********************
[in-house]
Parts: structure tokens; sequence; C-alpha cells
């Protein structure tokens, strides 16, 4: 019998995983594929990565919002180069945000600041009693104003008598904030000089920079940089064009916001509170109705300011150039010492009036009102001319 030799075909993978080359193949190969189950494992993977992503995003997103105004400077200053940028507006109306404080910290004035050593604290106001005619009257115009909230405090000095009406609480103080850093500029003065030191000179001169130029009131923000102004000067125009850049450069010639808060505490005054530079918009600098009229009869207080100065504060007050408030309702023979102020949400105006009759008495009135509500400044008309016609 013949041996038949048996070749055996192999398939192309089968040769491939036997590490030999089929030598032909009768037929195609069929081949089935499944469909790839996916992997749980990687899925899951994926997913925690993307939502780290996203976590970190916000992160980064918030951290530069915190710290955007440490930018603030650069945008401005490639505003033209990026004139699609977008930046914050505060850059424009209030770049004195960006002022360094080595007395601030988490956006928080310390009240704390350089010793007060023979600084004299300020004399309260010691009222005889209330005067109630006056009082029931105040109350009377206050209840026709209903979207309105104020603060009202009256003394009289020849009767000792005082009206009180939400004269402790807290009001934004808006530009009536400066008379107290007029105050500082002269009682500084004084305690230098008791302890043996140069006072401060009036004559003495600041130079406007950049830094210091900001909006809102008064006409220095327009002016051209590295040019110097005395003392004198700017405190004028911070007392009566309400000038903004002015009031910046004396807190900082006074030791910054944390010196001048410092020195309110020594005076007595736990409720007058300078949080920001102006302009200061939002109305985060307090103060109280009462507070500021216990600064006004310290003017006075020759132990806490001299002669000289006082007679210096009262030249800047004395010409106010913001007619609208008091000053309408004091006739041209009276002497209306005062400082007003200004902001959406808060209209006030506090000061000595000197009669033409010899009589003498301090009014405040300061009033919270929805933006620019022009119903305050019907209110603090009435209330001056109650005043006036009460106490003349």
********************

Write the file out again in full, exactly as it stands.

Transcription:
[in-house]
Parts: structure tokens; sequence; C-alpha cells
């Protein structure tokens, strides 16, 4: 019998995983594929990565919002180069945000600041009693104003008598904030000089920079940089064009916001509170109705300011150039010492009036009102001319 030799075909993978080359193949190969189950494992993977992503995003997103105004400077200053940028507006109306404080910290004035050593604290106001005619009257115009909230405090000095009406609480103080850093500029003065030191000179001169130029009131923000102004000067125009850049450069010639808060505490005054530079918009600098009229009869207080100065504060007050408030309702023979102020949400105006009759008495009135509500400044008309016609 013949041996038949048996070749055996192999398939192309089968040769491939036997590490030999089929030598032909009768037929195609069929081949089935499944469909790839996916992997749980990687899925899951994926997913925690993307939502780290996203976590970190916000992160980064918030951290530069915190710290955007440490930018603030650069945008401005490639505003033209990026004139699609977008930046914050505060850059424009209030770049004195960006002022360094080595007395601030988490956006928080310390009240704390350089010793007060023979600084004299300020004399309260010691009222005889209330005067109630006056009082029931105040109350009377206050209840026709209903979207309105104020603060009202009256003394009289020849009767000792005082009206009180939400004269402790807290009001934004808006530009009536400066008379107290007029105050500082002269009682500084004084305690230098008791302890043996140069006072401060009036004559003495600041130079406007950049830094210091900001909006809102008064006409220095327009002016051209590295040019110097005395003392004198700017405190004028911070007392009566309400000038903004002015009031910046004396807190900082006074030791910054944390010196001048410092020195309110020594005076007595736990409720007058300078949080920001102006302009200061939002109305985060307090103060109280009462507070500021216990600064006004310290003017006075020759132990806490001299002669000289006082007679210096009262030249800047004395010409106010913001007619609208008091000053309408004091006739041209009276002497209306005062400082007003200004902001959406808060209209006030506090000061000595000197009669033409010899009589003498301090009014405040300061009033919270929805933006620019022009119903305050019907209110603090009435209330001056109650005043006036009460106490003349």